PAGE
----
Once Upon a Time in Hollywood, Quinton Tarantino’s latest film, stars Leonardo DiCaprio as Rick Dalton – an irascible, hard-drinking actor whose career is slipping through his fingers. It is the summer of 1969; on the other side of America, pensive under a red headband, Jimi Hendrix is giving Woodstock a fractured rendition of “The Star Spangled Banner.” But Rick Dalton isn’t the Woodstock sort. He hates the “flower children” wandering barefoot around Los Angeles, and his scorn is amusing. At the screening I attended, each time Dalton cursed the “fuckin’ hippies,” a chuckle rippled through the seats.
Tarantino’s movie plays on a cultural truth: it is acceptable to disdain hippies. Why? In one of the first literary passages I really loved, the protagonist of Hunter S. Thompson’s Fear and Loathing in Las Vegas looks back on the sixties: “There was a fantastic universal sense that whatever we were doing was right, that we were winning… And that, I think, was the handle – that sense of inevitable victory over the forces of Old and Evil.” Right-wing contempt for this hippie vision is easy to understand; to a conservative, forces of old are not evil but the very bedrock of a liveable society, and an Age of Aquarius defined by love and harmony sounds like a mix of going soft and going insane. But what about those whose souls are a little stirred by the idea of Thompson’s inevitable victory? To this day, thousands of people flock to sun-washed San Francisco craving a glimpse of whatever it was that briefly bloomed there. In 2006, I was one of them. And so why are we – why am I – laughing along with Rick Dalton’s contempt? Why do people who, born a generation or two earlier, might have been hippies, now feel such compunction to shoo the dreamers away?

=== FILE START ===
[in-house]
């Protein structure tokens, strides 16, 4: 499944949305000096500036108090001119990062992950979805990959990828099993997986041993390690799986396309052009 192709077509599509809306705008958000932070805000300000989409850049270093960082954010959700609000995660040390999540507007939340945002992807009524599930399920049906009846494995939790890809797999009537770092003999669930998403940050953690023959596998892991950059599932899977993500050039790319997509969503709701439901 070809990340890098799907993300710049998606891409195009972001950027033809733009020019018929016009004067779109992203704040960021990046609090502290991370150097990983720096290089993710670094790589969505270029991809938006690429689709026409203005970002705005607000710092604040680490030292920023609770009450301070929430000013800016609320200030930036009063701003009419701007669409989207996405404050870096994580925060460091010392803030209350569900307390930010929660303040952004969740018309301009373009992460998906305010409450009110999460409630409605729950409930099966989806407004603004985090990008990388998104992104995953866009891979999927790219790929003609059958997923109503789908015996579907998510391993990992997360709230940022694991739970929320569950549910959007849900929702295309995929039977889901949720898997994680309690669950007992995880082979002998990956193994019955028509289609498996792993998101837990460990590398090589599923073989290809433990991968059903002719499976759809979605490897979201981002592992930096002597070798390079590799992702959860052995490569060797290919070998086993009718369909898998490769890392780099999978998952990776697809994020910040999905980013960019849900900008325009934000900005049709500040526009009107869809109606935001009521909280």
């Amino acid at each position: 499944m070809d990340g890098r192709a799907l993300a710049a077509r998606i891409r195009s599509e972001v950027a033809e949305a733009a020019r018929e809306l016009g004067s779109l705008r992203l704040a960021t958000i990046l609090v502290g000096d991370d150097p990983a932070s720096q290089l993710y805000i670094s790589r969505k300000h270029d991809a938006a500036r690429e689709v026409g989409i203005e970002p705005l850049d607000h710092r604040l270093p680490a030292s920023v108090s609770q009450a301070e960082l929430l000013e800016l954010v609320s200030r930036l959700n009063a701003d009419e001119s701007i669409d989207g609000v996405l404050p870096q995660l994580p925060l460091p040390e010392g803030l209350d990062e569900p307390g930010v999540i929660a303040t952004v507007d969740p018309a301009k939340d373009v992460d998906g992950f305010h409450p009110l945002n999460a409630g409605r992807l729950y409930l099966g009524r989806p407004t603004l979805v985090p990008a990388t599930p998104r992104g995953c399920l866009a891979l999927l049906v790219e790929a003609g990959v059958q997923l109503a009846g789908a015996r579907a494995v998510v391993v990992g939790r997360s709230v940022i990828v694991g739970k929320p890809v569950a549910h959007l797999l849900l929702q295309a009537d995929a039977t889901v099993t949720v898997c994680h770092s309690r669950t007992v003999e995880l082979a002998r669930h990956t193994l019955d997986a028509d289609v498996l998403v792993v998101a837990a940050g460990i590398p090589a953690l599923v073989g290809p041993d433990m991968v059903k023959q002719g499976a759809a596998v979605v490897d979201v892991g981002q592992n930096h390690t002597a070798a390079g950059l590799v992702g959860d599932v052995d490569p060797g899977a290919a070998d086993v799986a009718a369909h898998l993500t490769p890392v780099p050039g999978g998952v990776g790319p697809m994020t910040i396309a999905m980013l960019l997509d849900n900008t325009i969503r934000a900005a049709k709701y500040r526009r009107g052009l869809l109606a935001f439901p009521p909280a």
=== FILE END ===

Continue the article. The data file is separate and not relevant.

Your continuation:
It’s easy to write off the hippie movement as essentially unserious. Most of them were young; few of them were sober; they said things like “groovy” and “far out.” And in part, the hippies were animated by psychic impulses that weren’t new: the youthful rejection of the apparent mundanity of adulthood, and good old hedonism.
But lurking beneath the shallow motifs – flowers in the hair, acid on the tongue – was a serious philosophical protest. “At the deepest level,” writes W. J. Rorabaugh, in one of the few good histories of the movement, the hippies expressed “a crisis of belief.”
What the hippies were unable or unwilling to believe in was pretty much every norm of mainstream culture. Like their philosophical antecedents – the Transcendentalists, the Bohemians, the Beats – the hippies regarded modern life as a soulless, runaway machine, a vast conglomeration of bureaucracies that rendered people shrunken, sexless, and mean. To the hippies, each of society’s ills was symptom, not disease. The soul death of the cubicle farm; the heat death of the planet; slaughter in Vietnam; slaughter in the factory farms – these were all the result of a society which had prioritised all the wrong elements of the human spirit. Instead of love, there was ego. Instead of creativity, conformity. Instead of joy, shame.